Wednesday, May 27, 2015

To The Class of 2015

For the last five years, I've written a "graduation speech that wasn't" on the blog. We don't even really have a speech at our high school's graduation anymore, but if I had a chance, here's what I'd say to the class of 2015:

I’m struggling to keep up with you. This is the first year I’ve noticed. Once during my first year of teaching, one student asked a classmate listening to a “walkman”—“What are you listening to?”  The student replied, “nothing anybody in here would recognize except Mr. Turner.” Not any more. I still think of Pearl Jam as new music.

I’ve finally reached the age of jumping the chasm across the generation gap, and when I look back to the other side it often leaves me confused. Here’s what I see that is different—not worse, just different.

You expect things to start faster. I used to wait for my favorite show every week, sit through a 1-3 minute elaborate theme song, tolerate a short commercial break, and then enjoy the slow build up to the main plot of the show. Today we binge watch shows online, that mostly start with a cold open, right in the middle of the action.

You don’t have to plan ahead.. When I was a teenager, if you showed up late, or even worse, if someone else was on the phone, our plan for the weekend could end before it even started. Today, we just send a text when we’re ready to meet.

You can legitimately outsource some responsibility. As a teenager and young adult, I had to keep up with class handouts, and later on, my bills. Today, we don’t need to remember as much because it is accessible on demand. I’ll admit, I even get a weekly text reminder from my google calendar to take out the trash.

Notice I didn’t make a stark contrast with me and you. I binge watch, text when I’m ready, and remember only what I deem necessary. We live in the same world, but the world that made me is different than the world that has made you.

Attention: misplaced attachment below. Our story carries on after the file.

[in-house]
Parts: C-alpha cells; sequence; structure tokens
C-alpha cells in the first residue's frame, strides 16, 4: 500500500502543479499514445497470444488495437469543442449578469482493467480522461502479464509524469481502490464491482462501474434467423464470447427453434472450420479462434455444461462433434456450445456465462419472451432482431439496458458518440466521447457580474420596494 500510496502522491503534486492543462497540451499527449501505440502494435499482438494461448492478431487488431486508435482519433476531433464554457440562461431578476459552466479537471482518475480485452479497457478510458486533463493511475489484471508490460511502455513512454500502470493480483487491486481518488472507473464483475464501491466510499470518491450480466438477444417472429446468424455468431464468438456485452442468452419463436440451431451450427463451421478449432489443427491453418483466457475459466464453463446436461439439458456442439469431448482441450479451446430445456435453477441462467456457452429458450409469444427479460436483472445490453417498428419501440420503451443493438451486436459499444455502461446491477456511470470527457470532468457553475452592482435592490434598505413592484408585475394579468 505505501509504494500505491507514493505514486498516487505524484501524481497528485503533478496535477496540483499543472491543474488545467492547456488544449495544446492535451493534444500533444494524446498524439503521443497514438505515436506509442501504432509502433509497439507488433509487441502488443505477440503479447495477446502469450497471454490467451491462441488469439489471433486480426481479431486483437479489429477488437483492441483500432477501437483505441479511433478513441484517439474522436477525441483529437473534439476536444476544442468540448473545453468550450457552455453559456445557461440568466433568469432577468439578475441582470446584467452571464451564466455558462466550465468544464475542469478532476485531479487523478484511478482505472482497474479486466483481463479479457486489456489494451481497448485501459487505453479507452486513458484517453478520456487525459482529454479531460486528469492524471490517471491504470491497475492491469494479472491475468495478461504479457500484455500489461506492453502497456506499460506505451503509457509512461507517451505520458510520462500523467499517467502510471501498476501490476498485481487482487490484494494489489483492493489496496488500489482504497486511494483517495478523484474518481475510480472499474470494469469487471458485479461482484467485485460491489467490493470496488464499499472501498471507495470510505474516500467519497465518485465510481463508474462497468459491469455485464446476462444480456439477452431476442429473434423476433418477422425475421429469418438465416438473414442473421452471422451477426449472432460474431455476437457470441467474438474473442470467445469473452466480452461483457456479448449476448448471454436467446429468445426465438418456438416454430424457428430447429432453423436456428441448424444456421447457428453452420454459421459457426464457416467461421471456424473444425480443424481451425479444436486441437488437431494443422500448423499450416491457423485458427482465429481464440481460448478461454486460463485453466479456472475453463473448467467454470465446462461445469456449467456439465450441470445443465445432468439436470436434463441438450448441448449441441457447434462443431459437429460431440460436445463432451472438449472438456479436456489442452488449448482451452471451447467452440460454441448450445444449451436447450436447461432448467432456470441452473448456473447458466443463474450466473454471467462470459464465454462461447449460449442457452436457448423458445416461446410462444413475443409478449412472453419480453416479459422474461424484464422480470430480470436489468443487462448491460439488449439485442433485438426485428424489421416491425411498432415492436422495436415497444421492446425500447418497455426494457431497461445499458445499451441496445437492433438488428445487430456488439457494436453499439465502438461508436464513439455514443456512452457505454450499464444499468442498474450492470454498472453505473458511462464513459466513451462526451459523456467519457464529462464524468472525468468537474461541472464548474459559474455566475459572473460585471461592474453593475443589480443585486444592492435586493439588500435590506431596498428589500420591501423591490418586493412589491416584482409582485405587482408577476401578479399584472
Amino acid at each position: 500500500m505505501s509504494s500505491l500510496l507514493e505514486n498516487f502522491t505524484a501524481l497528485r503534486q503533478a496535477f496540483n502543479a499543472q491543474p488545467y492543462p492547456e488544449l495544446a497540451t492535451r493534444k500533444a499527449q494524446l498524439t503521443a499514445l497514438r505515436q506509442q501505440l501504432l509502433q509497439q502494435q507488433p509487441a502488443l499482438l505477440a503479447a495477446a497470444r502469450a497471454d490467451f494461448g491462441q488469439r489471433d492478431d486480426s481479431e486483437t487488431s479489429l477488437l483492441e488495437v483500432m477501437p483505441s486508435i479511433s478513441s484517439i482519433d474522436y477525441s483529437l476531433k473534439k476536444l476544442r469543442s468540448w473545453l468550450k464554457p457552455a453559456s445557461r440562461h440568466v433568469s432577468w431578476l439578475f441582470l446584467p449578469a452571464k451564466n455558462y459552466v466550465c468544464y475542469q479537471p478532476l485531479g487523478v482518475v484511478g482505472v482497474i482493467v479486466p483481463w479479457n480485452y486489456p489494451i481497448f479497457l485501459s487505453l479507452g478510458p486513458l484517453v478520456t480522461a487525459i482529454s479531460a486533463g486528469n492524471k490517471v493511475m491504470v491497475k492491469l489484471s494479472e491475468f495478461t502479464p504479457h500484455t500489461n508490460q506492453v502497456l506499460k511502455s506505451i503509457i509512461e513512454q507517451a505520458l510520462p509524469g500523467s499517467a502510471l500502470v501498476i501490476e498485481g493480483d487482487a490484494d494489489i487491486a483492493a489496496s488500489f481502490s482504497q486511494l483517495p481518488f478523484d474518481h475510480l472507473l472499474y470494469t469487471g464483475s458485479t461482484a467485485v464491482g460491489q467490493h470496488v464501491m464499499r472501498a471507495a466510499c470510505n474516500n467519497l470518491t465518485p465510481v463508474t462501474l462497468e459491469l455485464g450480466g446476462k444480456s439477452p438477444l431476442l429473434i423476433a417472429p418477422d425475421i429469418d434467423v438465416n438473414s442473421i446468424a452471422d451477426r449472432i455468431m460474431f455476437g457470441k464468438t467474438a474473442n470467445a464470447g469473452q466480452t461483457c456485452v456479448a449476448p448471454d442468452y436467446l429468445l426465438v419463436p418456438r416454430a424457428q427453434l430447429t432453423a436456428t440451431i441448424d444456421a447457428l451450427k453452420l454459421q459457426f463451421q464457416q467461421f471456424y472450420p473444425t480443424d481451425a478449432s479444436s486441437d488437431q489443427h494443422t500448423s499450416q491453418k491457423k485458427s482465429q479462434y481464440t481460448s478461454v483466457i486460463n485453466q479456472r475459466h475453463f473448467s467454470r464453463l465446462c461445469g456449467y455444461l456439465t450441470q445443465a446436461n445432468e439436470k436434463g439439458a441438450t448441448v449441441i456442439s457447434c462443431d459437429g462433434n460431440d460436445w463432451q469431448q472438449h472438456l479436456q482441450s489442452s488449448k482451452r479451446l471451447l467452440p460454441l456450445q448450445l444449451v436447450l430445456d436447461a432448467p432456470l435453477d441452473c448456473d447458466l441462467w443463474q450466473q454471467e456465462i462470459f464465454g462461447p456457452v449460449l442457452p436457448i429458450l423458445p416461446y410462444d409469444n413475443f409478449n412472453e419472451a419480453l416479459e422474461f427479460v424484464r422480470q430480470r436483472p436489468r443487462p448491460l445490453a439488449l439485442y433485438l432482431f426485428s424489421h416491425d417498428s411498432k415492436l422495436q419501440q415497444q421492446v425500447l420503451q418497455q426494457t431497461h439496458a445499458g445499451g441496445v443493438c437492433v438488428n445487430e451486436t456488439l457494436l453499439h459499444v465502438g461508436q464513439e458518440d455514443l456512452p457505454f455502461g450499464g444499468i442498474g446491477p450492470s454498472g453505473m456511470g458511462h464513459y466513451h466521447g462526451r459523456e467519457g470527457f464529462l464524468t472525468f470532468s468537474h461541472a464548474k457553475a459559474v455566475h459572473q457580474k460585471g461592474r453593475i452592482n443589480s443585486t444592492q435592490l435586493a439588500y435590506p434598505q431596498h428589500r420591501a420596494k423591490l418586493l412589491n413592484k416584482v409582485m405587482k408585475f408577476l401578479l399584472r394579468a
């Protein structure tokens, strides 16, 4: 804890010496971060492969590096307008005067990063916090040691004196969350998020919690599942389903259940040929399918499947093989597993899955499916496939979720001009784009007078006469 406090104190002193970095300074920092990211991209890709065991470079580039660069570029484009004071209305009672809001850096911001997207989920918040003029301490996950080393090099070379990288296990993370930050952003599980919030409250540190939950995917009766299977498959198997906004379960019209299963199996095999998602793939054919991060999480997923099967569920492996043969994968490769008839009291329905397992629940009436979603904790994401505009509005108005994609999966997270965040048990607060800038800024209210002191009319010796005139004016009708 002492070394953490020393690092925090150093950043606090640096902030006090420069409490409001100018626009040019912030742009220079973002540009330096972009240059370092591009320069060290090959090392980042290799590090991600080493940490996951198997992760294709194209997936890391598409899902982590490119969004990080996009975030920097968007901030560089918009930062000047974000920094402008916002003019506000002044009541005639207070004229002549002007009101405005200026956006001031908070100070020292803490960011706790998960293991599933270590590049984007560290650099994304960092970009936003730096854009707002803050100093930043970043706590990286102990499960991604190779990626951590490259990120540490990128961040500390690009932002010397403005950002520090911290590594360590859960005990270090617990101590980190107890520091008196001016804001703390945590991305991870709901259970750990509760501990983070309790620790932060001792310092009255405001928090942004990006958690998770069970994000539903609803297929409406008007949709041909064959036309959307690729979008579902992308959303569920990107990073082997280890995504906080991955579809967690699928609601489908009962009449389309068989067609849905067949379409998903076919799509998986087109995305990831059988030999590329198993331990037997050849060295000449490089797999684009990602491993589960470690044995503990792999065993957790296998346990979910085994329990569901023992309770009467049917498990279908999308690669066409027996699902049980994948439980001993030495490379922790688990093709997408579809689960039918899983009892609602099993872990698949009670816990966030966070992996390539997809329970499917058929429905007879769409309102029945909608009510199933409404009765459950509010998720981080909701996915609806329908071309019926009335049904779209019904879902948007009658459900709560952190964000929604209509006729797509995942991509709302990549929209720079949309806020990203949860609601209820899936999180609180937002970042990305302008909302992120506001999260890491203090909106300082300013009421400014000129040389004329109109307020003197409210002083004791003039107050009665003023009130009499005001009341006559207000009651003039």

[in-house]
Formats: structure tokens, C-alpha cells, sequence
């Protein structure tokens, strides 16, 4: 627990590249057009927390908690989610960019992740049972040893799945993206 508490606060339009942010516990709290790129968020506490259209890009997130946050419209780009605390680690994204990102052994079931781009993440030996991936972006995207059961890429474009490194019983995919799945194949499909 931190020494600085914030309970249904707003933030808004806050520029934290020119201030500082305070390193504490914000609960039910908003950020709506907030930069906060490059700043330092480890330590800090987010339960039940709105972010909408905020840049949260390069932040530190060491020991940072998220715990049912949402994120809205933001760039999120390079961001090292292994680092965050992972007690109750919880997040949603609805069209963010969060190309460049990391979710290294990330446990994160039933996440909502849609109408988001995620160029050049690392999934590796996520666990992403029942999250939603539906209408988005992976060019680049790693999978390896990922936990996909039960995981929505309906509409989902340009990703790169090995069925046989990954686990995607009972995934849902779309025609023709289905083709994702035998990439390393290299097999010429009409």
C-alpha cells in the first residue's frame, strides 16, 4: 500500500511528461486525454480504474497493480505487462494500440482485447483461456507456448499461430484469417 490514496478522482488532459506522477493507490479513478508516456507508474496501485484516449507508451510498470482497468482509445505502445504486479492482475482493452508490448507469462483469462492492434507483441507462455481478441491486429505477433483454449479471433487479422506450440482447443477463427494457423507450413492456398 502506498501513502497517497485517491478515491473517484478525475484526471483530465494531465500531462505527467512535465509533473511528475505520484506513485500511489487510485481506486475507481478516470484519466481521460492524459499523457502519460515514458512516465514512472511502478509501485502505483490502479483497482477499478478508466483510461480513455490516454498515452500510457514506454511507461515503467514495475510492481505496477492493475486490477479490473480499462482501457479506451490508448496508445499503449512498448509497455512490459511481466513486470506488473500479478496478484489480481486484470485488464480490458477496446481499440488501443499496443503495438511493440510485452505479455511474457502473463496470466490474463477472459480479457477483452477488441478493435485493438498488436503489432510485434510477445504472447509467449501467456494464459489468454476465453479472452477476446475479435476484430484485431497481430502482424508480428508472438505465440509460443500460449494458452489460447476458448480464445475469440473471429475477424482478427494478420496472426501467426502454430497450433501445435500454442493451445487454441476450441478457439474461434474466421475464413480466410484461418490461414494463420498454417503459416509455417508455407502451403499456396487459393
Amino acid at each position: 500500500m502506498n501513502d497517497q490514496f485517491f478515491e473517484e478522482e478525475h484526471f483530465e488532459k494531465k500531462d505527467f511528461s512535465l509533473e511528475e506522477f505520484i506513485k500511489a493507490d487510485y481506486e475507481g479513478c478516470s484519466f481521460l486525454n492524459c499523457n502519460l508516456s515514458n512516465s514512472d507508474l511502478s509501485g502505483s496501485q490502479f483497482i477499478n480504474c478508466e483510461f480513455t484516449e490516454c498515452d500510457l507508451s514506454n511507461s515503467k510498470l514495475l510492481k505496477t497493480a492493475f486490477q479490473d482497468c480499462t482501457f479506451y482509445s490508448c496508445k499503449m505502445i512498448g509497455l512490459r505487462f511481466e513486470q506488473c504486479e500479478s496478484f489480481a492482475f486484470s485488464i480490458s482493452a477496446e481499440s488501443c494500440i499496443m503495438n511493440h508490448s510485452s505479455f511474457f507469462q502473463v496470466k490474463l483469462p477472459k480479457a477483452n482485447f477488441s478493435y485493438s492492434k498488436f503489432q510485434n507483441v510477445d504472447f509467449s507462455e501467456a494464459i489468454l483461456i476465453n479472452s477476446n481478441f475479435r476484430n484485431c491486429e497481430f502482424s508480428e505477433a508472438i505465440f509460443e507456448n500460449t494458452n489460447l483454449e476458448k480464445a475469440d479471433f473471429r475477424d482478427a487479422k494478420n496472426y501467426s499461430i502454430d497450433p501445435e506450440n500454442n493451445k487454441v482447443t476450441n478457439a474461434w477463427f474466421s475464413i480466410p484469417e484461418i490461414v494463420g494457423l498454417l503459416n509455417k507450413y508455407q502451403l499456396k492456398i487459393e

What can we learn from this different world?

Early in your life, you experienced September 11,  Hurricane’s Katrina and Sandy, numerous shootings and civil unrest, even an earthquake in Central Virginia. We learned that safety, security, and stability shouldn’t be taken for granted. Policies and plans are necessary, but human wisdom, flexibility, and cooperation get us through the chaos.

Throughout your life, access to nearly everything has expanded. You can find out the GDP of New Zealand, learn about the origins of Punk Rock, or watch a monkey drink it’s own urine, with a click of your mouse. You learn from an early age that some things seen can’t be unseen. As you grow older, you will learn that just because something is available doesn’t mean it’s ok to consume.

Today, you live in a world with unprecedented recording. Whether in written word, images, or moving pictures, much of our life is documented. You’ve grown up learning how to manage a profile. But integrity is still vital for your mental health. It’s hard to manage our image, so the quicker you learn to be who you are, the better off you will be.

My hope for you as my future is this: May you enter a new world of technology and innovation with a strong sense of yourself, your world, and your part in it. May you continue to recognize the importance of civic responsibility and your greater connection to humanity. May you continue to seek out wisdom, and struggle to find a strong moral code. This will prepare you to wield the power that our world is about to place in your hands.

Friday, May 1, 2015